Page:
Throwing the cancer switch: reciprocal roles of polycomb and trithorax proteins

Nat Rev Cancer. 2010 Oct;10(10):669-82. doi: 10.1038/nrc2931.


The discovery that cancer can be governed above and beyond the level of our DNA presents a new era for designing therapies that reverse the epigenetic state of a tumour cell. Understanding how altered chromatin dynamics leads to malignancy is essential for controlling tumour cells while sparing normal cells. Polycomb and trithorax group proteins are evolutionarily conserved and maintain chromatin in the 'off' or 'on' states, thereby preventing or promoting gene expression, respectively. Recent work highlights the dynamic interplay between these opposing classes of proteins, providing new avenues for understanding how these epigenetic regulators function in tumorigenesis.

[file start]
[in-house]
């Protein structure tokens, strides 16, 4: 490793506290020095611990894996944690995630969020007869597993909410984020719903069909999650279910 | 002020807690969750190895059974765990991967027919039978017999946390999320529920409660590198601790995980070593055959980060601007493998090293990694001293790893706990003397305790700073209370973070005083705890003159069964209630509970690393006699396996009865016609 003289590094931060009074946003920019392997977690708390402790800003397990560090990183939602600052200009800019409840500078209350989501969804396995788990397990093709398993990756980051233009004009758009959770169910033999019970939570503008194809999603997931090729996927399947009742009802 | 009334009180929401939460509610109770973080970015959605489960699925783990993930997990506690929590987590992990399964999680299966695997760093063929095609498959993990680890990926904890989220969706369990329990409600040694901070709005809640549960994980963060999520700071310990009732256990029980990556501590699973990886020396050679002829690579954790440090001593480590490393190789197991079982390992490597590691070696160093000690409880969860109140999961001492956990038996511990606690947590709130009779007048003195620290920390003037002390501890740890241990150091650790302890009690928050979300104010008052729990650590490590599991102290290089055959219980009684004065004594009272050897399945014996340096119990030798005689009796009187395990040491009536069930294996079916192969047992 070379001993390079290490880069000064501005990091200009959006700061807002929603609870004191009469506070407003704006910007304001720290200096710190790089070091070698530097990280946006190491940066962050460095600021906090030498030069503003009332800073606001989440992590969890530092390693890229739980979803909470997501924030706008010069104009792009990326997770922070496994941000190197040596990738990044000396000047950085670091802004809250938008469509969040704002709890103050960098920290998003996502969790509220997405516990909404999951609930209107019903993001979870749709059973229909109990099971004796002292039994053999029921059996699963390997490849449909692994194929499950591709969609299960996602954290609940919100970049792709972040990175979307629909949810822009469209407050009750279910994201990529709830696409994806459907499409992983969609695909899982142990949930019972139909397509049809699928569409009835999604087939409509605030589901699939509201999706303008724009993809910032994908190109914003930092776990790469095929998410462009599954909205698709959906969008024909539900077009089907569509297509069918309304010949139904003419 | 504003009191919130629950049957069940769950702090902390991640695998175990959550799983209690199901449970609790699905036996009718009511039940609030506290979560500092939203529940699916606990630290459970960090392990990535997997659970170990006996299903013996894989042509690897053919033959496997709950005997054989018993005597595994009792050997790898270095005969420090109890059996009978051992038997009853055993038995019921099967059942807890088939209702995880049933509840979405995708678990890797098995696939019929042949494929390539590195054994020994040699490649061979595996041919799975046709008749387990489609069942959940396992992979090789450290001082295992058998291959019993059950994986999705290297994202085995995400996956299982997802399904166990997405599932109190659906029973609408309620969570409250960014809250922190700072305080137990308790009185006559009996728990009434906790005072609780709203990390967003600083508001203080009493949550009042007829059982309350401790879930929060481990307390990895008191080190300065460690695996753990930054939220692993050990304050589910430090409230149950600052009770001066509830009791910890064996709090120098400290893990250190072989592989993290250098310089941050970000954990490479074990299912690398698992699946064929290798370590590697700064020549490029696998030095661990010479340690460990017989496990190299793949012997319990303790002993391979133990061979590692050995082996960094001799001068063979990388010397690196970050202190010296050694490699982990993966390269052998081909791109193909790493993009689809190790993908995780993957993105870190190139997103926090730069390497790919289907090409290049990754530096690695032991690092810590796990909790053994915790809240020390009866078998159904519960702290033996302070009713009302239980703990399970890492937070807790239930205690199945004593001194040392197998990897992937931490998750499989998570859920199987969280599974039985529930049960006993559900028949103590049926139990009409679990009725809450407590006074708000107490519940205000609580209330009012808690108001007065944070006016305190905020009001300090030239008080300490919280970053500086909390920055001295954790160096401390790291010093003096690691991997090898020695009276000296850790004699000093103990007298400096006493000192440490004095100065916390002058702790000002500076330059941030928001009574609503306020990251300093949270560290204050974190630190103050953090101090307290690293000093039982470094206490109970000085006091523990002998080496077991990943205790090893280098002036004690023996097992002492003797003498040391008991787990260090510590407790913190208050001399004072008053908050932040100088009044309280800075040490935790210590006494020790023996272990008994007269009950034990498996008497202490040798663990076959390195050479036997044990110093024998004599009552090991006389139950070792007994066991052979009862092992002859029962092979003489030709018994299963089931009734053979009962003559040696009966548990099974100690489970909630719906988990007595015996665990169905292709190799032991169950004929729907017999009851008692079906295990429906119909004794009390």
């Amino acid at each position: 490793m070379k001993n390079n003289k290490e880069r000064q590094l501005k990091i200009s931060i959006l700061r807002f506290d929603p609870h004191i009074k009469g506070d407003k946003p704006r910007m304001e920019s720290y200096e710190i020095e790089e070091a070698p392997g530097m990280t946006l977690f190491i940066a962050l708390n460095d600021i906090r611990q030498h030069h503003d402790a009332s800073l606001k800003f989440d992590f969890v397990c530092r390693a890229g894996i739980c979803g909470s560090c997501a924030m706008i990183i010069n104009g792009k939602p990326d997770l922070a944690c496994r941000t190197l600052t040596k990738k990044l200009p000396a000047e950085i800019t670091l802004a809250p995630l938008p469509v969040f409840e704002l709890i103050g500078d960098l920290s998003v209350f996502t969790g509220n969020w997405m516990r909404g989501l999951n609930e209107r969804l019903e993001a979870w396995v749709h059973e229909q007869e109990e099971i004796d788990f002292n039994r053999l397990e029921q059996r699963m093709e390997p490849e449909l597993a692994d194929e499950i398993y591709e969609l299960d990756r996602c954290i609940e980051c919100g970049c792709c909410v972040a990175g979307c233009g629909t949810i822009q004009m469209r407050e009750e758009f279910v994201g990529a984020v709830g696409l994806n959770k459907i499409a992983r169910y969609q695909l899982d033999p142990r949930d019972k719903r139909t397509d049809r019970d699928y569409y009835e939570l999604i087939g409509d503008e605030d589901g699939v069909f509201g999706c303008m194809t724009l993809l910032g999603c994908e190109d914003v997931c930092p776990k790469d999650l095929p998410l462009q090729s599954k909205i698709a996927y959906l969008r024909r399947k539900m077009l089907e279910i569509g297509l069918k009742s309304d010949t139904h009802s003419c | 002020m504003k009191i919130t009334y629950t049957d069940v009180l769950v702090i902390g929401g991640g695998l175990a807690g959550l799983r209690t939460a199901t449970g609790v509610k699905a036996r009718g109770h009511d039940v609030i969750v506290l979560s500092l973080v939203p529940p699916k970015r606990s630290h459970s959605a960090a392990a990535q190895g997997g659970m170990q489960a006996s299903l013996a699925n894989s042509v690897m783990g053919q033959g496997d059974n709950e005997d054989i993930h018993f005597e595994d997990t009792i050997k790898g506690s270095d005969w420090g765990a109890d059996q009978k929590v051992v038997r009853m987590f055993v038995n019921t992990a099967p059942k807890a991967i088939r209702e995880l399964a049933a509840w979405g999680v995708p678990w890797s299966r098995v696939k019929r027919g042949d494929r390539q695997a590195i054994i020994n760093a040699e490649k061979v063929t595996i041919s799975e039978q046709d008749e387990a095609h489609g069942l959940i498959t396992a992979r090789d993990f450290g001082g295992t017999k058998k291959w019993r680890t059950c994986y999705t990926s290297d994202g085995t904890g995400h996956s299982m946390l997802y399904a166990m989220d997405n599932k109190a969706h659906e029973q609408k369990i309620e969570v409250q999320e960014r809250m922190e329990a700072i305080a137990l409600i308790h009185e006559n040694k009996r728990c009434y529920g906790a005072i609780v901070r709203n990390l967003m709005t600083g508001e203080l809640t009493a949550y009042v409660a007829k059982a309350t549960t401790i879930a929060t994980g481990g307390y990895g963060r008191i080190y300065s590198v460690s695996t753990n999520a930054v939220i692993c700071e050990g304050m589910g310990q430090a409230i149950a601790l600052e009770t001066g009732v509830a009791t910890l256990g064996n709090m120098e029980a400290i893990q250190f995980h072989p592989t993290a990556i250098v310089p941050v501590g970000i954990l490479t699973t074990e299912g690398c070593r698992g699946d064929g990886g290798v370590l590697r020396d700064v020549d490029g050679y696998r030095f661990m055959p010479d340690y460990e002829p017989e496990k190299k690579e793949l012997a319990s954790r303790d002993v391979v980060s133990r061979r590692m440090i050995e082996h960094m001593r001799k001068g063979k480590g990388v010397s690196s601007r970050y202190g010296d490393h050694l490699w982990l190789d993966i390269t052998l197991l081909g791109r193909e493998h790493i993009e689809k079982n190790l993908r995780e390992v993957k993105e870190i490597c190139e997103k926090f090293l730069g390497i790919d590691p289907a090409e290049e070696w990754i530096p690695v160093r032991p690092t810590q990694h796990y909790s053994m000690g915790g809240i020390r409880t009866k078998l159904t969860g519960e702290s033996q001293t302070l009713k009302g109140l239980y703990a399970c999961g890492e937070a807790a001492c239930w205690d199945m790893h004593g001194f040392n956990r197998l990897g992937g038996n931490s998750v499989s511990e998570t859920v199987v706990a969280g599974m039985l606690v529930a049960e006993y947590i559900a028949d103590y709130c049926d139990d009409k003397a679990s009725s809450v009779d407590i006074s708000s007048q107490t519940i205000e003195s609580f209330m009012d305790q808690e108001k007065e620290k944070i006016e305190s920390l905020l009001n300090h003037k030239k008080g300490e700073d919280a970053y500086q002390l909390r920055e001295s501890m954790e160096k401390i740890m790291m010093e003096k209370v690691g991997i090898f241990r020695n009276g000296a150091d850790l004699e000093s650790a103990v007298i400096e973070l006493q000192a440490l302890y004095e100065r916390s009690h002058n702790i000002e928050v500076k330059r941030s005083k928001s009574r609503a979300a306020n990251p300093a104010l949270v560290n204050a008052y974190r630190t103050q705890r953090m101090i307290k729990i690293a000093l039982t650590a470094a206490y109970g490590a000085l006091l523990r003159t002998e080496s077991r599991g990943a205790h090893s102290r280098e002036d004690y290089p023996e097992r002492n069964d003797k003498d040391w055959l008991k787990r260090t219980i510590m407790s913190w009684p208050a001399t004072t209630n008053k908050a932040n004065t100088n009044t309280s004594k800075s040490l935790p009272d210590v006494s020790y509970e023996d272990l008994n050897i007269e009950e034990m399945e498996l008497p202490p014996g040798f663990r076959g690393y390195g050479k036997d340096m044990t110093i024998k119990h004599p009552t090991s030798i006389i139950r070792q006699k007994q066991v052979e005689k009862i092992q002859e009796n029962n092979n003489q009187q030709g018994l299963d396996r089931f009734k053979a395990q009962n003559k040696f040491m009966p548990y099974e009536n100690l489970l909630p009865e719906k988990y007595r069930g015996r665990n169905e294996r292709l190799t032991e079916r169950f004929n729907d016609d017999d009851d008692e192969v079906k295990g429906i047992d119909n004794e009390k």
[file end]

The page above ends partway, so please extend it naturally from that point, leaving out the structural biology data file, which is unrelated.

Publication types

  • Review

MeSH terms

  • Animals
  • Chromatin / physiology
  • Histone-Lysine N-Methyltransferase
  • Humans
  • Myeloid-Lymphoid Leukemia Protein / physiology*
  • Neoplasms / pathology
  • Neoplasms / physiopathology*
  • Polycomb-Group Proteins
  • Repressor Proteins / physiology*


  • Chromatin
  • KMT2A protein, human
  • Polycomb-Group Proteins
  • Repressor Proteins
  • Myeloid-Lymphoid Leukemia Protein
  • Histone-Lysine N-Methyltransferase